The Justice Department on Thursday announced a $16.65 billion settlement with Bank of America, a record-setting deal that helps homeowners and ends myriad state and federal investigations triggered by the nation’s mortgage meltdown.
The behemoth package includes a $5 billion civil penalty; $7 billion in various forms of consumer relief; and hefty monetary settlements with six states, including Kentucky and California. Along with other provisions, the complicated settlement amounts to the Justice Department’s largest-ever civil settlement with a single entity.
“I want to be very clear,” Attorney General Eric Holder said at a news conference. “The size and scope of this multibillion-dollar agreement go far beyond the cost of doing business.”
The settlement resolves claims against the Bank of America and its former and current subsidiaries, including Countrywide Financial Corp. and Merrill Lynch. The claims involve the companies’ mortgage loan practices and the packaging and sale of mortgage-backed securities.
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Holder said that “when confronted with concerns about their reckless practices – bankers at these institutions continued to mislead investors” and approve “loans with fundamental credit, compliance and legal defects.”
As part of the settlement, Charlotte, N.C.-based Bank of America acknowledged that it sold billions of dollars of the so-called “residential mortgage-backed securities” without disclosing key facts to investors. Investors lost serious money when the market collapsed.
“Bank of America profited by misleading investors about the risky nature of the mortgage-backed securities it sold,” California Attorney General Kamala Harris said in a statement.
Underscoring the national scale of the investigation, federal prosecutors from California, North Carolina and other states flanked Holder at his Justice Department headquarters news conference, along with two state attorneys general.
The global settlement reached following protracted negotiations includes $300 million to settle claims in California and $23 million to settle claims in Kentucky, among other states where pension funds invested in the wobbly mortgage-backed securities.
“This is the first time Kentucky has been in the forefront of this kind of case,” Kentucky Attorney General Jack Conway said in an interview. “It’s a big win for our pension system.”
In a statement Thursday morning, Bank of America said the settlement was expected to reduce the company’s third-quarter earnings by $5.3 billion, or 43 cents per share after taxes. The company noted that the claims relate primarily to “conduct that occurred at Countrywide and Merrill Lynch prior to Bank of America’s acquisition of those entities.”
“We believe this settlement, which resolves significant remaining mortgage-related exposures, is in the best interests of our shareholders, and allows us to continue to focus on the future,” CEO Brian Moynihan said in the statement.
The settlement includes payments to resolve claims from different federal agencies, including $1 billion to the Federal Deposit Insurance Corp., and $135.8 million to the Securities and Exchange Commission. It leaves alive the possibility of future criminal charges.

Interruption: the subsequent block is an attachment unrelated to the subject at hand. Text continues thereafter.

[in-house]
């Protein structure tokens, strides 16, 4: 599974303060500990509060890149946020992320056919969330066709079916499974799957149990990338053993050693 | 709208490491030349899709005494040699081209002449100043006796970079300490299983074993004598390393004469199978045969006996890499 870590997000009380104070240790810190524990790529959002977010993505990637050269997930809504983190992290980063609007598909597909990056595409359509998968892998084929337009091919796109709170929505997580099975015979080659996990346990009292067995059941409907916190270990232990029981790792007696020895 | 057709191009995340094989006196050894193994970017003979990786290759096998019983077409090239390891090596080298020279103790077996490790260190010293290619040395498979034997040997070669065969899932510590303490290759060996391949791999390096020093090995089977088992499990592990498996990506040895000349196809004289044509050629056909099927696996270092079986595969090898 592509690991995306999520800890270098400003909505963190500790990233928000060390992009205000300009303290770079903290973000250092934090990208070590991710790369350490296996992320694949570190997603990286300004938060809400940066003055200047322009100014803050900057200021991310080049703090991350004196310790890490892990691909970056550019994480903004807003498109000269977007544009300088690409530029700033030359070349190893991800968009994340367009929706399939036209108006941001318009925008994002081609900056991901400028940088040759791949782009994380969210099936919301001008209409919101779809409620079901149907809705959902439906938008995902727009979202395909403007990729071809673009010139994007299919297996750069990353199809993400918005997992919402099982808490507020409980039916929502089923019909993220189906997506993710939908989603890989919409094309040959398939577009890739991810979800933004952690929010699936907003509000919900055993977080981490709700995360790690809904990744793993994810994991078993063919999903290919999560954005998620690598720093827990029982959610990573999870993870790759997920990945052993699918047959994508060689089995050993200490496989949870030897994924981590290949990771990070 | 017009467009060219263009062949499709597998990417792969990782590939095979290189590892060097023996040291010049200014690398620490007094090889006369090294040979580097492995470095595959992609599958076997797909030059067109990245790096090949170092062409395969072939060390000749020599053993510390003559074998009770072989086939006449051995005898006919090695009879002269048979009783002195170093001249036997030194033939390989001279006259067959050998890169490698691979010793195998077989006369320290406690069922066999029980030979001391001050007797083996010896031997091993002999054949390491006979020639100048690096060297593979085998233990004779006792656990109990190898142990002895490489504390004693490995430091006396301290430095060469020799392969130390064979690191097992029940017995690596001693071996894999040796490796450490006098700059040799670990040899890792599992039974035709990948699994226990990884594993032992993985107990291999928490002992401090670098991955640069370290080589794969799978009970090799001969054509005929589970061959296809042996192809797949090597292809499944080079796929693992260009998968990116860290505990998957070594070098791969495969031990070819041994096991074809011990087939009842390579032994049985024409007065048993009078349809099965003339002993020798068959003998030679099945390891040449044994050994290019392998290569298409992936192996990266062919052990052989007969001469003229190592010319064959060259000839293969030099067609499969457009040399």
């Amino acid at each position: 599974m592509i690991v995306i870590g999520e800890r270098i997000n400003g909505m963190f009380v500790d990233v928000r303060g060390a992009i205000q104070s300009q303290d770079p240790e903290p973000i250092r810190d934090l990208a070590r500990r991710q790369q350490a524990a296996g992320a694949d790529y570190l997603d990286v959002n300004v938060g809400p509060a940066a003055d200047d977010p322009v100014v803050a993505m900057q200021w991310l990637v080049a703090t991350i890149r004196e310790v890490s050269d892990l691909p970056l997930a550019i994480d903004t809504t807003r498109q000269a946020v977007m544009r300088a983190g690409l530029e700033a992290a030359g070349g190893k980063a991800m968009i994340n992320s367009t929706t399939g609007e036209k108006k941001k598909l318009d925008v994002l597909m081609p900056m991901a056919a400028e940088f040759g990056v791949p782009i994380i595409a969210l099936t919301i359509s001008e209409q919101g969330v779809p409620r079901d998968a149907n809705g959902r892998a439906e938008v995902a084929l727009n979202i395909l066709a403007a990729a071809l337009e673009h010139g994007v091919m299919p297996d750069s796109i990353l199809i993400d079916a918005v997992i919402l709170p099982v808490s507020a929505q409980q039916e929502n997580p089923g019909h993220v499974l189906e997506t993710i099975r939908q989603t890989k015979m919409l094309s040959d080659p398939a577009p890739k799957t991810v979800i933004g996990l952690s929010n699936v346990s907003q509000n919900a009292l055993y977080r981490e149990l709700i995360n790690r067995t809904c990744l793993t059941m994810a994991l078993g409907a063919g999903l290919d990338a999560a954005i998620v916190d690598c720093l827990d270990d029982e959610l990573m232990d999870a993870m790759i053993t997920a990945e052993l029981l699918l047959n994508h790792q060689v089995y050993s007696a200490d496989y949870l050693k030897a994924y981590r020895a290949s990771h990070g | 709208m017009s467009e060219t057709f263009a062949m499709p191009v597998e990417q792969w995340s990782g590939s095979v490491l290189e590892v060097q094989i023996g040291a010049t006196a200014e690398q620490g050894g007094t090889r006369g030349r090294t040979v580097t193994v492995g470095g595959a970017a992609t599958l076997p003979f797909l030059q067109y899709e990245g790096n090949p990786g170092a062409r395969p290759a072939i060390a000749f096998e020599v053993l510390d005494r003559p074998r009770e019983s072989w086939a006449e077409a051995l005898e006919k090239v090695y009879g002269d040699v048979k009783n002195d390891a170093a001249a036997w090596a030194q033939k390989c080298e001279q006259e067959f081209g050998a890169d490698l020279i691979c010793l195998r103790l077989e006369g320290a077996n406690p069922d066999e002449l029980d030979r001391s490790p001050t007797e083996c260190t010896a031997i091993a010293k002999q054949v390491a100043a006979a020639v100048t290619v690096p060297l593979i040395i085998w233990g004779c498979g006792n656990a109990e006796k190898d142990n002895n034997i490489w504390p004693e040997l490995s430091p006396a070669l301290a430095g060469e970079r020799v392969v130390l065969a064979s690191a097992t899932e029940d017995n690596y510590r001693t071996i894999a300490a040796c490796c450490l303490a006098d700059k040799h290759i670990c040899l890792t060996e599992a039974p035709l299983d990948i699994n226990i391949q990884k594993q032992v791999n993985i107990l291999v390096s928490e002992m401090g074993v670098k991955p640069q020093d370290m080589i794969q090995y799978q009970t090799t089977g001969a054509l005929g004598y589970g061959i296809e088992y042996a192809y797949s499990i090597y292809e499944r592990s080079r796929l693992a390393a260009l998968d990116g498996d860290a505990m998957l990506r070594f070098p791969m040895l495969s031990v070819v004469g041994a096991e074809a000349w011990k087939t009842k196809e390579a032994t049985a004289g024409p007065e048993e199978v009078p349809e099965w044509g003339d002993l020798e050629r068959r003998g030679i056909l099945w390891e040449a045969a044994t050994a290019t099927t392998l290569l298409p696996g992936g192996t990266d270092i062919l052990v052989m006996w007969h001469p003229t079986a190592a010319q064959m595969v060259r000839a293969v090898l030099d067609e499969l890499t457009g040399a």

Homeowners could benefit in several ways, particularly those living in regions defined as “hardest hit” by the Department of Housing and Urban Development. These are areas, including California and Florida, with high numbers of vacant or distressed properties and foreclosures.
Under the settlement, Bank of America will provide certain homeowners with loan modifications, reducing both the principal that is owed and the interest rate that is paid. The bank will also offer new loans to credit-worthy borrowers who have been having a hard time getting loans. And it will donate at least $100 million to community development funds, legal aid groups and housing counseling agencies, and provide an additional $100 million in financing for affordable rental housing.
“It requires those we are holding accountable to shoulder some of the responsibility for repairing the damage caused by their conduct,” Associate Attorney General Tony West said.
The settlement includes money set aside to help offset the tax liability that homeowners could face as a result of the mortgage relief they receive. An independent monitor will be appointed to see that Bank of America meets its obligations.
Among the specific cases resolved by the global settlement is one filed against the bank in August 2013 by federal prosecutors in North Carolina. The case involved the sale of mortgage-backed securities that were billed as “prime” even though the bank knew of underwriting defects and poor performance.
“Even reputable institutions like Bank of America caved to the pernicious forces of greed and cut corners, putting profits ahead of their customers,” said Anne M. Tompkins, U.S. attorney for the Western District of North Carolina, who accompanied Holder at the news conference Thursday.
Other key investigations that prompted the settlement announced Thursday were pursued by federal prosecutors in the Central District of California, based in Los Angeles, and in New Jersey.
“All involved Bank of America or its affiliates saying one thing to investors about the quality of the loans they packaged . . . yet in reality knowing the facts indicated something quite different,” West said.